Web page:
Kranzberg ROOF experiment

Equipment used:

mobile roof construction
stemflow meter
stem psychrometer PSY
HFD and SFM1 sap flow sensor
soil moisture, soil temperature and electrical conductivity sensors (UMP1)


Mixed Norway spruce (Picea abies [L.] Karst) and European beech (Fagus sylvatica [L.]) stands under drought: “Kranzberg ROOF experiment”


The KROOF project is a collaboration between
1. Prof. Dr. Dr. h. c. Hans Pretzsch; Chair of Forest Science and Resource Management; Technical University of Munich
2. Prof. Dr. Rainer Matyssek; Chair of Ecophysiology of plants, Technical University of Munich
3. PD Dr. Karin Pritsch; Institute of Soil Ecology; German Research Center for Environmental Health, Helmholtz Zentrum München


Background: Variability in precipitation is expected to increase with climate change across Central Europe (IPCC 2012), with potentially severe consequences for forest ecosystems (Breda, Huc et al. 2006; McDowell, Pockman et al. 2008; Allen, Macalady et al. 2010). Understanding processes towards biotic interactions that foster tree performance under severe stress is crucial for developing forest management practices.

Beech and spruce are species of concern (Scherer-Lorenzen, Körner et al. 2005; Metz, Annighöfer et al. 2016), doubted to withstand drought under climate change (Geßler, Keitel et al. 2007) but being crucial in Central Europe in ecological and economical terms (Ellenberg and Leuschner 2010). Both species have differential stomatal responsiveness to drought.

KROOF project phase 1 was initiated to explore the growth potential of European beech (Fagus sylvatica) and Norway spruce (Picea abies) in mixture relative to monocultures under exacerbating summer drought, as predicted for upcoming climate change in Central Europe (Allen, Breshears et al. 2015),. The KROOF approach based on experimental throughfall exclusion (TEE) at Kranzberg Forest with novel, rain-controlled roof closure (Fig. 1) and on five study sites of a precipitation gradient (PGR) across Bavaria, with triplets of beech-spruce mixtures and monocultures (Pretzsch, Rötzer et al. 2014). One overarching hypothesis was:

Drought stress limits the water consumption of Norway spruce more severely than that of European beech, so that the latter benefits from water re-partitioning in mixture.

Roof Kranzberger Forst Fig. 1 Experimental throughfall exclusion (TEE) at Kranzberg Forest with novel, rain-controlled roof closure (Umwelt-Geräte-Technik GmbH, Germany)

Material and Methods

The experimental plot Kranzberger Forst with a size of 0.5 ha is located at 11°39’42”E, 48°25’12”N, in the southern part of Bavaria, approximately 35 km northeast of Munich. The annual rainfall is around 750-800 l m-2 on average, the mean annual temperature is around 7.5 °C.

At the Kransberger site 12 plots were installed, with six plots representing the non-roofed control (C), and another six the treatment plots with roof-induced drought (Umwelt-Geräte-Technik GmbH, Germany; Fig. 2 and 3). The novelty of the roof construction is the automated closure during rain by means of water impermeable, tile-composed roller blinds, which are electrically motorized, while the roof-intercepted water amounts are channeled out of the study site (Fig. 1). At the experimental site are installations in each catchment of soil moisture, soil temperature and electrical conductivity sensors (UMP1, Umwelt-Geräte-Technik GmbH, Germany) for soil moisture assessment. Besides basic stemflow measurements (stemflow meter, Umwelt-Geräte-Technik GmbH, Germany) measurements of sap flow (HFD and SFM1 sap flow sensors, Umwelt-Geräte-Technik GmbH, Germany) and of waterpotential (stem psychrometer PSY, Umwelt-Geräte-Technik GmbH, Germany) were done.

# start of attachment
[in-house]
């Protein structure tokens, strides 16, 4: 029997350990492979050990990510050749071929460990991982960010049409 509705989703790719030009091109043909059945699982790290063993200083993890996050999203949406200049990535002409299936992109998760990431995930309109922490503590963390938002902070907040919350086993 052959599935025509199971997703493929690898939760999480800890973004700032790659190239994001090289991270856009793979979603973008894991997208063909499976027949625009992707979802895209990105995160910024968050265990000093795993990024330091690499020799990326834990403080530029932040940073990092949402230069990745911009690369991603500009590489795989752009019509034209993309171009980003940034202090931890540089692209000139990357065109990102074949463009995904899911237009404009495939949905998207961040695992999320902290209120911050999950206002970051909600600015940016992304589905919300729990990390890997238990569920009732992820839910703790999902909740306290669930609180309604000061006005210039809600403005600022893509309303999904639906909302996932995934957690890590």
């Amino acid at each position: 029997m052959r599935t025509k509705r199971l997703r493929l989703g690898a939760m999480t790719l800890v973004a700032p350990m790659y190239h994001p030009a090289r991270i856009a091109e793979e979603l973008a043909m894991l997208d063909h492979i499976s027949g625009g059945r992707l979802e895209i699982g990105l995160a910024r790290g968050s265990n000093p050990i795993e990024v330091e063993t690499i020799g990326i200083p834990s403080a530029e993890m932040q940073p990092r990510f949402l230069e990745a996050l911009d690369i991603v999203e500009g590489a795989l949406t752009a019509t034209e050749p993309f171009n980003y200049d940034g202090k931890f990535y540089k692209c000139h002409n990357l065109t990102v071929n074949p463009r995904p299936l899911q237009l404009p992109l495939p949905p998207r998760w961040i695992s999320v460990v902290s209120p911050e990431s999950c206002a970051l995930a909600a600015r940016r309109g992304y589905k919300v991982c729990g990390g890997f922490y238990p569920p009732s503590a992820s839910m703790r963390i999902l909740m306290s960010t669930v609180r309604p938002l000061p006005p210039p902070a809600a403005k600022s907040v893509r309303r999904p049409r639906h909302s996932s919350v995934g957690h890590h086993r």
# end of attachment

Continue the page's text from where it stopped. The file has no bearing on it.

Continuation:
Roof Kranzberger Forst Fig. 2 The KROOF project: transect setup comprising a series of triples (pure spruce, pure beech, mixed spruce/beech stands) as located along a precipitation gradient from moist to dry sites across Bavaria (SE-Germany) combined with a controlled rainfall exclusion experiment on one site in the centre of the gradient with mediumwater supply (NV: average (1971–2000) precipitation of the growingseason, TV: average (1971–2000) temperature of the growing season); (Pretzsch, Rötzer et al. 2014)
Roof Kranzberger Forst Fig. 3 Map of the plots of the controlled rainfall exclusion experiment within Kranzberg Forest; (Pretzsch, Rötzer et al. 2014)

Results and Conclusion

General achievements of project phase 1: Throughfall exclusion (TE) was conducted from mid-March through mid-December in 2014, 2015 and 2016, nearly depleting the plant-available soil water (depletion of TE >> control and in spruce > beech). When adjacent to beech, spruce’s fine-root production and water uptake shifted towards shallow soil horizons prone to drought (Goisser, Geppert et al. 2016). Overall, lowered fine root production and ramification resulted in decreased soil exploitation in spruce when growing together with beech. Ectomycorrhizal (ECM) community composition was changed and number of vital mycorrhizae was similarly reduced by drought in spruce and beech. Species mixture hardly counteracted drought. Total EA per soil volume strongly decreased due to the decline of vital fine roots. Spruce distinctly decreased stomatal conductance under drought, along with sap flow and net CO2 uptake rate. Phloem transport velocity in beech was not impeded by drought. Spruce distinctly reduced stem diameter growth under drought, particularly on moist sites. Drought-related increment variations between trees in pure and mixed stands were higher in beech than spruce.

Conclusion: Group-wise beech/spruce mixture is concluded as the favorable silvicultural option in anticipating climate change (Goisser, Geppert et al. 2016).

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